Father had waited a long time to achieve his dream. He had worked hard, married, and fathered daughters, bought and sold, scrimped and saved. When he’d set enough silver aside from his merchant ventures, trading in silk carpets and bear skins, spices and fine porcelain, he’d quietly paid a large sum to an influential voivode, gone into partnership with Uncle Nicolae, and moved our family into Piscul Dracului.
I think Mother would have preferred to stay in Bra¸sov, for she feared the tales folk told about the old castle. It looked as if it had grown up out of the forest, with an assortment of bits and pieces sprouting from every corner: tiny turrets, long covered walkways, squat round towers, arches, and flagpoles. The eccentric nobleman who had built it had probably been someone just like Father. People seldom ventured into the forest around Piscul Dracului. There was a lake deep within the wildwood, a place unofficially known as the Deadwash, though its real name was prettier: T?aul Ielelor, Lake of the Nymphs. Every family had a dark story about the Deadwash. We got ours soon after we moved into the castle. When I was five years old, my cousin Costi—Uncle Nicolae’s eldest son—drowned in T?aul Ielelor. I was there when it happened. The things folk said about the lake were true.
Before Father became so ill, Tati and I had scarcely given a thought to such weighty matters as what might happen to Piscul Dracului, with no son to inherit our father’s property. My elder sister was a dreamer, and I had a different kind of future in mind for myself: one in which I would work alongside my father, traveling and trading and seeing the world. Marriage and children were secondary in my scheme of things. Now—with Father’s cough ringing in our ears, and his white face regarding us across the supper table—they had become a frightening reality. I remembered Aunt Bogdana saying that sixteen was the ideal age for a young woman to wed. Tati was already in her seventeenth year; I was only one year younger.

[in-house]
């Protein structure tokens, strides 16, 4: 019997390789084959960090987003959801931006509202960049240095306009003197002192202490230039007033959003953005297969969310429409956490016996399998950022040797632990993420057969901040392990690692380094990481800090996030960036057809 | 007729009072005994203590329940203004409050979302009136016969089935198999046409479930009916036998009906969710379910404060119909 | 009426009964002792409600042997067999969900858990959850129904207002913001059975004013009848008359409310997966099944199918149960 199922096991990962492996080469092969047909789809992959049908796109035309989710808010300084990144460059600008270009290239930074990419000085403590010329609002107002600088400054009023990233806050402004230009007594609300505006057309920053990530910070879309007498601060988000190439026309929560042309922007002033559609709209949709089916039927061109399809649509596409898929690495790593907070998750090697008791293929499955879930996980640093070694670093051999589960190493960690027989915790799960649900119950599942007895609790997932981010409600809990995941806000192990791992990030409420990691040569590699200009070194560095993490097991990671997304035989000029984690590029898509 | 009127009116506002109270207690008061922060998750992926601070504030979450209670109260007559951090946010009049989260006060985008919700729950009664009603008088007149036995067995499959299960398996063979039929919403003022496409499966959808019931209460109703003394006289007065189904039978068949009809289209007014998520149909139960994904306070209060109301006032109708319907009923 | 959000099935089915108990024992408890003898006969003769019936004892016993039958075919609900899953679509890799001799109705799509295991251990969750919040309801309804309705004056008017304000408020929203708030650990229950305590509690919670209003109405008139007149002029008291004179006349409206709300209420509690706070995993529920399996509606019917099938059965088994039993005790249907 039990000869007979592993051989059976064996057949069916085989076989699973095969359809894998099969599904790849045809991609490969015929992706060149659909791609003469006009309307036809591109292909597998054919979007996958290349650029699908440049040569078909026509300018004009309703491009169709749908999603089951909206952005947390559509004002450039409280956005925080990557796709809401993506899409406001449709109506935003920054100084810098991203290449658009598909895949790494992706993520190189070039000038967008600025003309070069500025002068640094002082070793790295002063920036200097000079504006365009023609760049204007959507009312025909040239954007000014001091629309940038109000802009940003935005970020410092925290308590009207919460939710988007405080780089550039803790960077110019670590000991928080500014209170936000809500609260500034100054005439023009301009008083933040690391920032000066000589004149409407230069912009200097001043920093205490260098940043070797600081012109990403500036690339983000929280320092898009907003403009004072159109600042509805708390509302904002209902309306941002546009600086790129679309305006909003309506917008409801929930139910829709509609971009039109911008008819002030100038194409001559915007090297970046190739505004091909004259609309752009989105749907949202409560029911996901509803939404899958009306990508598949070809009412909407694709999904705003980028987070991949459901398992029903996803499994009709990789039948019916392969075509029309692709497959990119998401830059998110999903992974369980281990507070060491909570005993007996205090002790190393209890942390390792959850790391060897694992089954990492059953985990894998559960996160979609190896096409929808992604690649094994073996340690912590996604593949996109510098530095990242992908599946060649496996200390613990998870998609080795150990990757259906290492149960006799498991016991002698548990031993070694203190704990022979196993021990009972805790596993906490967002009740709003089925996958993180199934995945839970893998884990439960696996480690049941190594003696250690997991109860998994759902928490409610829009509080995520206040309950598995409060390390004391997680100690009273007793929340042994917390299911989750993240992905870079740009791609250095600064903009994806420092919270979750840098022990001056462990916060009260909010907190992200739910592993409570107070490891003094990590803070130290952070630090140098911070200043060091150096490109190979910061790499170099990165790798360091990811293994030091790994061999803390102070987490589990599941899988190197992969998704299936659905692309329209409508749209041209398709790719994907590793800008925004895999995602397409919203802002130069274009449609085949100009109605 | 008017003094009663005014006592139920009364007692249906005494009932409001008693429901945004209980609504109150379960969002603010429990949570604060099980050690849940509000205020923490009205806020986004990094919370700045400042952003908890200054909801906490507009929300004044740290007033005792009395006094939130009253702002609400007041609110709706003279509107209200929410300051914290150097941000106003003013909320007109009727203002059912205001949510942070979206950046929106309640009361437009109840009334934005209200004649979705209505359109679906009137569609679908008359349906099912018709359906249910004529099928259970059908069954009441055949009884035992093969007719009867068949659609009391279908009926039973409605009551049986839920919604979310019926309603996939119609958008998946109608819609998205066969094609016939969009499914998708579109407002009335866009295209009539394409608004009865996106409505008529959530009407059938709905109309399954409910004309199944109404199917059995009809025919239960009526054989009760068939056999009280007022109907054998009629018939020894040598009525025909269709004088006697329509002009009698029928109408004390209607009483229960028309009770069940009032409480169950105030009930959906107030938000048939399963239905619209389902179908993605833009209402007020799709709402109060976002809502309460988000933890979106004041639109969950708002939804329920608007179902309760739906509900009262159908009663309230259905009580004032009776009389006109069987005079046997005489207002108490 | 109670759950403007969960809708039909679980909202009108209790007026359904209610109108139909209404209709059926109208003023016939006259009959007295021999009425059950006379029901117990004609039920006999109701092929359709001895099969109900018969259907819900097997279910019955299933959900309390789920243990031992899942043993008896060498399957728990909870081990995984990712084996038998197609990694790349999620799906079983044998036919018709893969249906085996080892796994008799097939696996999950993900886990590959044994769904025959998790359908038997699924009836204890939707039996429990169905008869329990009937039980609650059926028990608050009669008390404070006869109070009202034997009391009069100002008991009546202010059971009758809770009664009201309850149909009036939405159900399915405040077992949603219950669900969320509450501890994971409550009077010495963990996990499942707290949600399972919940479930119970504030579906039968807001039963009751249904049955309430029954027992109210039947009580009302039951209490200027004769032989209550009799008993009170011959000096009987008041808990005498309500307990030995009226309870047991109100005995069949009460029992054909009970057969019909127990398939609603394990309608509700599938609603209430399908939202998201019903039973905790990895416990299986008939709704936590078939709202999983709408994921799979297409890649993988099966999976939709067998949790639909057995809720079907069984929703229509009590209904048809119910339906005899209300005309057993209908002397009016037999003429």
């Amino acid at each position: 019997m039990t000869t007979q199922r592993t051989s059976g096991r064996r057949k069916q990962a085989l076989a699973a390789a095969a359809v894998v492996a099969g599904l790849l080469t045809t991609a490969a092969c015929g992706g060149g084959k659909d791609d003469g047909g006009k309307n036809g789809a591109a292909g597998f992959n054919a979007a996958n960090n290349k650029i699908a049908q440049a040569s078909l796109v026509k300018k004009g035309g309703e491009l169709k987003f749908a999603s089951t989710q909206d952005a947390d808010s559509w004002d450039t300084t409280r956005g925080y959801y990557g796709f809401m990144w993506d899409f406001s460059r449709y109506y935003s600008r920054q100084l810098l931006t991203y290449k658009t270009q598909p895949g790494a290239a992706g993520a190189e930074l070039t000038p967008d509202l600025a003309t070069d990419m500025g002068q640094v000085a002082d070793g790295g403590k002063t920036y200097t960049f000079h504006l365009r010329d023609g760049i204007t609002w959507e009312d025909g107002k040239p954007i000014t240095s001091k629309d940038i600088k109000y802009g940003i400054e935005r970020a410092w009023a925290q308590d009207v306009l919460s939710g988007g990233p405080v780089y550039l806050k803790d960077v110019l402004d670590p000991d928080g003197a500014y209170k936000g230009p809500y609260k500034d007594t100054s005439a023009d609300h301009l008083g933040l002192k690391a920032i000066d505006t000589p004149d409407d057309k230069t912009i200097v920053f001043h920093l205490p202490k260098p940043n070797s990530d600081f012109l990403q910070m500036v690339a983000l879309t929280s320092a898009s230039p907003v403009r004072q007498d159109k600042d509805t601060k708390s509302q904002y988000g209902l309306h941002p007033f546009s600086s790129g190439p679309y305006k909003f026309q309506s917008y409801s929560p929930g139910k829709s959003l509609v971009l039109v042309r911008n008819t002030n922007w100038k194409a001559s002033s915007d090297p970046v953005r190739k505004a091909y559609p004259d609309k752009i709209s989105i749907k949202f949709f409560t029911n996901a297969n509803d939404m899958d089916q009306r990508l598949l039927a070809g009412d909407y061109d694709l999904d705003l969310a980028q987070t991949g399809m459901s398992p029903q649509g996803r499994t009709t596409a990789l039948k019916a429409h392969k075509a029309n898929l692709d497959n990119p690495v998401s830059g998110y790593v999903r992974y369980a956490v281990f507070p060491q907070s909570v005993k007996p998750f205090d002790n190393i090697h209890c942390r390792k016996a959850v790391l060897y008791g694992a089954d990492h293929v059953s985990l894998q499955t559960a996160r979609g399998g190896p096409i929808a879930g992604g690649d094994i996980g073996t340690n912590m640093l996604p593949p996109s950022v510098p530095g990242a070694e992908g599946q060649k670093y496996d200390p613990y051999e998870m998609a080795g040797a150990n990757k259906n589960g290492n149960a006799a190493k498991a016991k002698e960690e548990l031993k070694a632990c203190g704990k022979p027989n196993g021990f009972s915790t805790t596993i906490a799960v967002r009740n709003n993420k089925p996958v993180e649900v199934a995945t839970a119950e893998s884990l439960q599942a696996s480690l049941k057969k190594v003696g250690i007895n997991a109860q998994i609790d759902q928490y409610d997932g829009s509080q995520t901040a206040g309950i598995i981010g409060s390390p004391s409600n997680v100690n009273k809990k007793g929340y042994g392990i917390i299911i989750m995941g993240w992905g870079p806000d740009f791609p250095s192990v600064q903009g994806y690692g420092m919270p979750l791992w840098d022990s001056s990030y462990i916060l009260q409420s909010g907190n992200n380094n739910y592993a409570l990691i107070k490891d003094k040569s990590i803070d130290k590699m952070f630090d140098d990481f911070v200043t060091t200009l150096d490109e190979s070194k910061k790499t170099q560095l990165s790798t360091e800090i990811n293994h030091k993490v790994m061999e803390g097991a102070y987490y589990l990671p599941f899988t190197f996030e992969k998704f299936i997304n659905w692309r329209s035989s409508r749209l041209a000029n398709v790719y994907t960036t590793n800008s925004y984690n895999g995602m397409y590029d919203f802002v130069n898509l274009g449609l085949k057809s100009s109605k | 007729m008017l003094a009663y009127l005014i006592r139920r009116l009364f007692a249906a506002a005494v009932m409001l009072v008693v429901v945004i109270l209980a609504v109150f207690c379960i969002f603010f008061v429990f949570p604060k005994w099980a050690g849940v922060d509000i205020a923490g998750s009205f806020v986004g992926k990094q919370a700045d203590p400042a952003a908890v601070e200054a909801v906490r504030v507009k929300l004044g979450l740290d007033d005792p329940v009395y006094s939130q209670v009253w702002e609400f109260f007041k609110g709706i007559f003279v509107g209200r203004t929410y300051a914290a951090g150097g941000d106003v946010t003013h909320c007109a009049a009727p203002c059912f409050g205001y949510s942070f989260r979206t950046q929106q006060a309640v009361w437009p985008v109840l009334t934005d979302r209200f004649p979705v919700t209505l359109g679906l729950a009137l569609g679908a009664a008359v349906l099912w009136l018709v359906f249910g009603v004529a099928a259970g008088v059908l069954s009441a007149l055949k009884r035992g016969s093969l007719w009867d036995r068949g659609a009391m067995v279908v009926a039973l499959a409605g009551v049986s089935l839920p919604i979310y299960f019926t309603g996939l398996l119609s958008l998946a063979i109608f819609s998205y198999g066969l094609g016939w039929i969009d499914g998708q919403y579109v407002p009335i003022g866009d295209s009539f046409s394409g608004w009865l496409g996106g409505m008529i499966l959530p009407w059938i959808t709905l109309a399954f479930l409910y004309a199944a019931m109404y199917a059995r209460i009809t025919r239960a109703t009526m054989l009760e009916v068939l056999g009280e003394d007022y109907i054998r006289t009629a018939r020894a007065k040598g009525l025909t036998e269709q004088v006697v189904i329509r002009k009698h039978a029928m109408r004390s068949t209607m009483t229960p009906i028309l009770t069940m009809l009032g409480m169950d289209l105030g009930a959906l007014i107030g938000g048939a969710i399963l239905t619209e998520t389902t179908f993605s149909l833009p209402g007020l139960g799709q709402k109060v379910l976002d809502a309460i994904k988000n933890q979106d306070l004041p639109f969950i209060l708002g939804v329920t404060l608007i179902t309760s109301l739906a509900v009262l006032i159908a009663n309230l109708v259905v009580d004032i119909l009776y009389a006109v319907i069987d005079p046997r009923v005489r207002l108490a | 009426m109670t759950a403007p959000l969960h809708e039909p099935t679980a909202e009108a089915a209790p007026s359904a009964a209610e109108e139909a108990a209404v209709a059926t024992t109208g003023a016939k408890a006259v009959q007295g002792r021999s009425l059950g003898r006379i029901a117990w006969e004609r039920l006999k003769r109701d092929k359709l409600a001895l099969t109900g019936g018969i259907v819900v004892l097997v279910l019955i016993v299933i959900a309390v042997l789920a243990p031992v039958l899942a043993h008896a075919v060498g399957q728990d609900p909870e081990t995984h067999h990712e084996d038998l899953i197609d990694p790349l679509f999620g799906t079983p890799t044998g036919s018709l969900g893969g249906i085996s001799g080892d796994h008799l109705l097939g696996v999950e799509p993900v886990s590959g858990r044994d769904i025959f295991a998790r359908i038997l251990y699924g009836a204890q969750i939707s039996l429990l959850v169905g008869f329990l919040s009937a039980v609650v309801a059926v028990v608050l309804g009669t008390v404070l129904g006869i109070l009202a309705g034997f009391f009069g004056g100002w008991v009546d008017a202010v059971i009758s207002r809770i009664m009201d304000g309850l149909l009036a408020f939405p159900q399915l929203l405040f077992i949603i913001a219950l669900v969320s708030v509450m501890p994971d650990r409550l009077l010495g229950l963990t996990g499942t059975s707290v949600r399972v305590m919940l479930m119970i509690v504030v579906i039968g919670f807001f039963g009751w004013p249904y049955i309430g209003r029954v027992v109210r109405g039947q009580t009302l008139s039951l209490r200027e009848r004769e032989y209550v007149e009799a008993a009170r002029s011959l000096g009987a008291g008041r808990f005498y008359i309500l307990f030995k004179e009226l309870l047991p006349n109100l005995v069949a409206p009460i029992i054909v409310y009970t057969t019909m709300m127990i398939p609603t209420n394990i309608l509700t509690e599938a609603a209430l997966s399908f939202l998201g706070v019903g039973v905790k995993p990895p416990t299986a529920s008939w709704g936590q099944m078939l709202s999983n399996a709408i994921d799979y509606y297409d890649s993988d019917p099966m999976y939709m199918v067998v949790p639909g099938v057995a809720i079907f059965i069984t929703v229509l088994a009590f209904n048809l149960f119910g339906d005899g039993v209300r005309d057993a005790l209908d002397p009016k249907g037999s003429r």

Father went off to bed as soon as the meal was over; he’d hardly touched his food. The others disappeared to our bedchamber, but I waited for Florica to bank up the fire in the big stove and for Petru to bolt the front door, and for the two of them to retire to their sleeping quarters. Then it was safe, and I ran up the stairs to our chamber, my worries set aside for now, my heart beating fast with an anticipation that was part joy, part fear. At last it was time.
The long room we sisters shared had four round windows of colored glass: soft violet, blood-red, midnight-blue, beech-green. Beyond them the full moon was sailing up into the night sky. I put Gogu on a shelf to watch as I took off my working dress and put on my dancing gown, a green one that my frog was particularly fond of. Paula was calmly lighting our small lanterns, to be ready for the journey.
With five girls, even the biggest bedchamber can get crowded. As Tati fastened the hooks on my gown, I watched Iulia twirling in front of the mirror. She was thirteen now, and developing the kind of curvaceous figure our Mother had had. Her gown was of cobalt silk and she had swept her dark curls up into a circlet of ribbon butterflies. We had become clever, over the years, in our use of the leftovers from Father’s shipments. He was good at what he did, but buying Piscul Dracului had eaten up a lot of his funds and, even in partnership with his wealthy cousin, he was still making up for lost ground. I saw the books every day—he had been unable to conceal from me that finances remained very tight. We sisters had to improvise. We made one new dancing gown anytime a cargo contained a little more of a certain fabric than the buyer had requested. I wore Tati’s hand-me-downs; Paula wore mine. Iulia, with her fuller figure, did rather better, because she could not fit into either Tati’s clothes or mine. All the same, she complained; she would have liked a whole wardrobe of finery. Tati was clever with her needle, and adjusted old things of Mother’s to fit her. Mother was gone. We had lost her when our youngest sister was born. Stela was only five—easy to dress.
From the Hardcover edition.